Authors

Book Club Bonanza

Posted by on Wednesday, Oct 24, 2012 - 3:30 PM

I have been enjoying a new book by Lauren Leto. Judging a Book by Its Lover:a Field Guide to the Hearts and Minds of Readers Everywhere makes literate fun of our obsession with books and book clubs.      read more


A SECOND CHANCE

Posted by on Wednesday, Jun 27, 2012 - 5:48 PM

Yes! You get a second chance to hear the authors who speak at the Library. Programs are podcast on the Library website. If you want a CD of an author talk, we will provide it for you. (kbruce [at] westportlibrary [dot] org)

Lately, memoirs and biographies have been a popular  subject...life stories and philosophical beliefs with lots to think about.read more


Read it this way...

Posted by on Sunday, May 27, 2012 - 2:39 PM

 

Did you read the Pulitzer award -winning 2010 novel  A Visit from the Goon Squad by Jennifer Egan ? Some high schools assigned it, during study of the post-modern novel. Egan a much- acclaimed fiction writer also has won awards for her frequent articles in the New York Times. Now, she has found a new way to carry forward the tradition of Charles Dickens and other serial fiction writers. Her latest story in The New Yorker is also available via Twitter. "Black Box" is appearing in ten nightly installments from 8-9 pm  @NYerFiction  To catch up on the short story. You may also leave a comment to enter the discussion about this latest fiction format.

Jarret Liotta is a Westport writer who self- published his humorous, satirical novel Space Case as an eBook. Liotta has varied writing experience, including journalism.  Space Case, about an alien and an unhappy human who find each other requires getting in the spirit of goofy fun and suspended disbelief. The characters are distinctly portrayed and the satire of everything from New Age practices to government bureaucracy to management seminars and more permeates the story. Jarret Liotta will be speaking at the Library on Wednesday June 6 at 7:30pm. Find out from him about the eBook publishing process and why it might be a good option. Liotta's blog.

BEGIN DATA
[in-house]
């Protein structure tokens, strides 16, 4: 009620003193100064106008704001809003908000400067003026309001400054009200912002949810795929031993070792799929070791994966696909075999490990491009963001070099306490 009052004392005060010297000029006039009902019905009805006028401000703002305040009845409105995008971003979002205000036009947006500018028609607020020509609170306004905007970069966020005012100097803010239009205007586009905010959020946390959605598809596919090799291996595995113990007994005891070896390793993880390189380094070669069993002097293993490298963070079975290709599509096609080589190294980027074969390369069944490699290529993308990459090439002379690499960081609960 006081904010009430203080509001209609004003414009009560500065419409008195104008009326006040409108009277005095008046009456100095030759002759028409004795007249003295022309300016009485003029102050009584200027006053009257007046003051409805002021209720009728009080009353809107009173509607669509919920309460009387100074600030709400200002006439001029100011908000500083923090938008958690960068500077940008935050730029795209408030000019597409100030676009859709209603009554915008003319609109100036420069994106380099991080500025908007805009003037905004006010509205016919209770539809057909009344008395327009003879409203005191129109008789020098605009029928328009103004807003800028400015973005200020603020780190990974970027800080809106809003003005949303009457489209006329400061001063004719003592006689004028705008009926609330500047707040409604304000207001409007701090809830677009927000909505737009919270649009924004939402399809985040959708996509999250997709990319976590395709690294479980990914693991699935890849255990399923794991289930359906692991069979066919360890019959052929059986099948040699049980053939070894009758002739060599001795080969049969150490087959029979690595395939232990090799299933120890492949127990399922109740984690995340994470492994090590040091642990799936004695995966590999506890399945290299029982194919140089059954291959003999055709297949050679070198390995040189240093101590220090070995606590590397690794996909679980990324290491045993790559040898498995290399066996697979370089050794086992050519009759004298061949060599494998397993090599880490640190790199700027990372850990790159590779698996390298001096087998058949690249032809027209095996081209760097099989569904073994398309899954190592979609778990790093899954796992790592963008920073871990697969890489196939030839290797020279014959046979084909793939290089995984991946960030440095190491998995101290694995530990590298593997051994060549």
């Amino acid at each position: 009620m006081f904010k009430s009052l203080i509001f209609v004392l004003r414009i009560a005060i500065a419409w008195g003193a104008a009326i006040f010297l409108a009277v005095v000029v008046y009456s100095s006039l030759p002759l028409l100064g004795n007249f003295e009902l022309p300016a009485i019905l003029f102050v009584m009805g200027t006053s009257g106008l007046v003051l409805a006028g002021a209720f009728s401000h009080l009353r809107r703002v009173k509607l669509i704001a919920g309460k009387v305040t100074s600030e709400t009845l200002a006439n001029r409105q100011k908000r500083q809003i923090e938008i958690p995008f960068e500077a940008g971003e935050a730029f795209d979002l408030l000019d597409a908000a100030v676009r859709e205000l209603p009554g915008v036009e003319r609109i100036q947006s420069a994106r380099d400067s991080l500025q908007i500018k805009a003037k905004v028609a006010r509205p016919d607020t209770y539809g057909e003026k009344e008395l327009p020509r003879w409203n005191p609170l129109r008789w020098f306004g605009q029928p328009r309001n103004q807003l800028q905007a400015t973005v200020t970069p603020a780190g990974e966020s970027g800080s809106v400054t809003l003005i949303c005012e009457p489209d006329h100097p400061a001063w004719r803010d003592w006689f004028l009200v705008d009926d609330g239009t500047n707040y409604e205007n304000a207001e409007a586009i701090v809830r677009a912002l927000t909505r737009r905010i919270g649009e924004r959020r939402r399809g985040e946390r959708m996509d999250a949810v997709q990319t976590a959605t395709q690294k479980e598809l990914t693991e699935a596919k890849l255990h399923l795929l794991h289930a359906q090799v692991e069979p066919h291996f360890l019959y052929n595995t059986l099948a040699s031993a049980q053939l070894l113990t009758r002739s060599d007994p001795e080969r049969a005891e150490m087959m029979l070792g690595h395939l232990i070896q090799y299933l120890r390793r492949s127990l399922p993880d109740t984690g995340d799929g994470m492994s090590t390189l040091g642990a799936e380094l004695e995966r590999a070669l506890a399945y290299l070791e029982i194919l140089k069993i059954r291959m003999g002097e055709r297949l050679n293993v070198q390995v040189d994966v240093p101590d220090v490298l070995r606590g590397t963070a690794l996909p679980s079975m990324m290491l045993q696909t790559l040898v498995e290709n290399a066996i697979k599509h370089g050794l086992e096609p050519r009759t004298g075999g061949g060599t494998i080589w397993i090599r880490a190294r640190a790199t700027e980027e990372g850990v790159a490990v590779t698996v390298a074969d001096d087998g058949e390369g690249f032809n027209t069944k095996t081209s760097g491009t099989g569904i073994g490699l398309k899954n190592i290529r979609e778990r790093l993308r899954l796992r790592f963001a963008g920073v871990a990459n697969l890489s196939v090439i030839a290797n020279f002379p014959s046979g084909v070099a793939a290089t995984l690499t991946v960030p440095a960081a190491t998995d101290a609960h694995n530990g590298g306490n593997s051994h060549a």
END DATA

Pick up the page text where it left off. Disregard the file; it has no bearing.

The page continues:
Full disclosure: I am still very partial to the old-fashioned formats of books and magazines...held in my hands, read at my pace, redolent with connections, admired around my home & office, waiting to be visited and re-visited.


Rick & Jonathan

Posted by on Wednesday, May 16, 2012 - 3:29 PM

Not everybody likes to read essays. Give me a book of good essays and I am so happy!  My reading pleasure these days comes from two books of literary essays by writers who are skillful, graceful, and, of course, interesting.read more


Older & Wiser

Posted by on Friday, Apr 27, 2012 - 2:03 PM

For those who share my demographic (Remember Bill Haley & Rock Around the Clock?) these books ameliorate feelings of isolation which you will recognize.  Each author dives into the fears and frustrations, the joys and sorrows, the satisfactions and regrets that intensify as we age.read more


1966 & 2012

Posted by on Friday, Mar 23, 2012 - 4:58 PM

Are you a Mad Men fan?  What were you doing in the 1960s? The current Newsweek magazine is full of 60s nostalgia, including a quick comparison of best-selling books then and now.  Even the ads for contemporary goods and services are graphic reminders of the ads of fifty years ago. Fun!

At the top of the bestseller list in 1966 was the "non-fiction novel" In Cold Blood by Truman Capote. Creating a sensation at the time, Capote reported a horrific crime as if it were a murder mystery. The book still provokes interest and discussion.

Remember the passion for Eric Berne's Games People Play ?  Why do "they"  do what they do? This question has been answered in countless ways by many authors  through the years. The latest "self-help" hit is Quiet: the Power of Introverts in a World that Can't Stop Talking by Susan Cain.